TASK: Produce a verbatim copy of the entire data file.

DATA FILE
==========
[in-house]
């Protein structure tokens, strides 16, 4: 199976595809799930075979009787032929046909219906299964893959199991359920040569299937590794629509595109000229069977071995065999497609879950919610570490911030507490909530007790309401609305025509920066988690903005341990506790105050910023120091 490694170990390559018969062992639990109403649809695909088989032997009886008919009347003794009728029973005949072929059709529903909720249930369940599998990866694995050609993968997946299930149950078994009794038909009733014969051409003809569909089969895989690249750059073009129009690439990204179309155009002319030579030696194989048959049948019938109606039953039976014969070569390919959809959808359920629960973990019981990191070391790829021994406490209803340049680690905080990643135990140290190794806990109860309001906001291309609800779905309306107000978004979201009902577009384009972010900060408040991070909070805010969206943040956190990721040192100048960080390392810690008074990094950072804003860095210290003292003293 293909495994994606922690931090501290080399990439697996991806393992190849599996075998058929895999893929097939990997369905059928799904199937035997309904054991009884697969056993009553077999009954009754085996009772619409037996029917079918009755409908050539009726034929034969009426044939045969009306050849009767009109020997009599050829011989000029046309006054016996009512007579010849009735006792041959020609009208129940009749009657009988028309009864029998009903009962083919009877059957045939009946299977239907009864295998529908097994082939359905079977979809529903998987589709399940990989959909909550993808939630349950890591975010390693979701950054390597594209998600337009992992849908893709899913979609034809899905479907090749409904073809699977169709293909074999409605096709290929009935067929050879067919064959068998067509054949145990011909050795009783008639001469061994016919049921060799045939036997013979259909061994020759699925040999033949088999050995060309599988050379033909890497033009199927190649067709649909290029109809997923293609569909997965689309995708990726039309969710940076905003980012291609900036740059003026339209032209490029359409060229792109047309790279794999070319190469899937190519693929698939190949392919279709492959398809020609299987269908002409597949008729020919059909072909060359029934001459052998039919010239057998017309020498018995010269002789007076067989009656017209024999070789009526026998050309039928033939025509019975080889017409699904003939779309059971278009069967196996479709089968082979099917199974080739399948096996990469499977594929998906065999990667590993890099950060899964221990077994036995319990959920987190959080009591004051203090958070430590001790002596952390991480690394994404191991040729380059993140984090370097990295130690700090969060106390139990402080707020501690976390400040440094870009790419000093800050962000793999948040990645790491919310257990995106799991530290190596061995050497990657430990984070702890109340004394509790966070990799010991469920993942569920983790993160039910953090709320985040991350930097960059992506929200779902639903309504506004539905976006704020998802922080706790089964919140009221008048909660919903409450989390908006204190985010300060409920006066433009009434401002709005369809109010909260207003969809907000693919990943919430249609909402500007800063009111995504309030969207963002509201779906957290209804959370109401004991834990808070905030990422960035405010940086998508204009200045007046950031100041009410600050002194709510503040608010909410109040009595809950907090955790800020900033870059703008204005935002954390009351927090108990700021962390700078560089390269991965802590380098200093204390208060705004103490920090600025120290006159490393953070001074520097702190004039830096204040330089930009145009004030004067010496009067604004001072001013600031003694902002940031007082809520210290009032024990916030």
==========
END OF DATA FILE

[in-house]
């Protein structure tokens, strides 16, 4: 199976595809799930075979009787032929046909219906299964893959199991359920040569299937590794629509595109000229069977071995065999497609879950919610570490911030507490909530007790309401609305025509920066988690903005341990506790105050910023120091 490694170990390559018969062992639990109403649809695909088989032997009886008919009347003794009728029973005949072929059709529903909720249930369940599998990866694995050609993968997946299930149950078994009794038909009733014969051409003809569909089969895989690249750059073009129009690439990204179309155009002319030579030696194989048959049948019938109606039953039976014969070569390919959809959808359920629960973990019981990191070391790829021994406490209803340049680690905080990643135990140290190794806990109860309001906001291309609800779905309306107000978004979201009902577009384009972010900060408040991070909070805010969206943040956190990721040192100048960080390392810690008074990094950072804003860095210290003292003293 293909495994994606922690931090501290080399990439697996991806393992190849599996075998058929895999893929097939990997369905059928799904199937035997309904054991009884697969056993009553077999009954009754085996009772619409037996029917079918009755409908050539009726034929034969009426044939045969009306050849009767009109020997009599050829011989000029046309006054016996009512007579010849009735006792041959020609009208129940009749009657009988028309009864029998009903009962083919009877059957045939009946299977239907009864295998529908097994082939359905079977979809529903998987589709399940990989959909909550993808939630349950890591975010390693979701950054390597594209998600337009992992849908893709899913979609034809899905479907090749409904073809699977169709293909074999409605096709290929009935067929050879067919064959068998067509054949145990011909050795009783008639001469061994016919049921060799045939036997013979259909061994020759699925040999033949088999050995060309599988050379033909890497033009199927190649067709649909290029109809997923293609569909997965689309995708990726039309969710940076905003980012291609900036740059003026339209032209490029359409060229792109047309790279794999070319190469899937190519693929698939190949392919279709492959398809020609299987269908002409597949008729020919059909072909060359029934001459052998039919010239057998017309020498018995010269002789007076067989009656017209024999070789009526026998050309039928033939025509019975080889017409699904003939779309059971278009069967196996479709089968082979099917199974080739399948096996990469499977594929998906065999990667590993890099950060899964221990077994036995319990959920987190959080009591004051203090958070430590001790002596952390991480690394994404191991040729380059993140984090370097990295130690700090969060106390139990402080707020501690976390400040440094870009790419000093800050962000793999948040990645790491919310257990995106799991530290190596061995050497990657430990984070702890109340004394509790966070990799010991469920993942569920983790993160039910953090709320985040991350930097960059992506929200779902639903309504506004539905976006704020998802922080706790089964919140009221008048909660919903409450989390908006204190985010300060409920006066433009009434401002709005369809109010909260207003969809907000693919990943919430249609909402500007800063009111995504309030969207963002509201779906957290209804959370109401004991834990808070905030990422960035405010940086998508204009200045007046950031100041009410600050002194709510503040608010909410109040009595809950907090955790800020900033870059703008204005935002954390009351927090108990700021962390700078560089390269991965802590380098200093204390208060705004103490920090600025120290006159490393953070001074520097702190004039830096204040330089930009145009004030004067010496009067604004001072001013600031003694902002940031007082809520210290009032024990916030």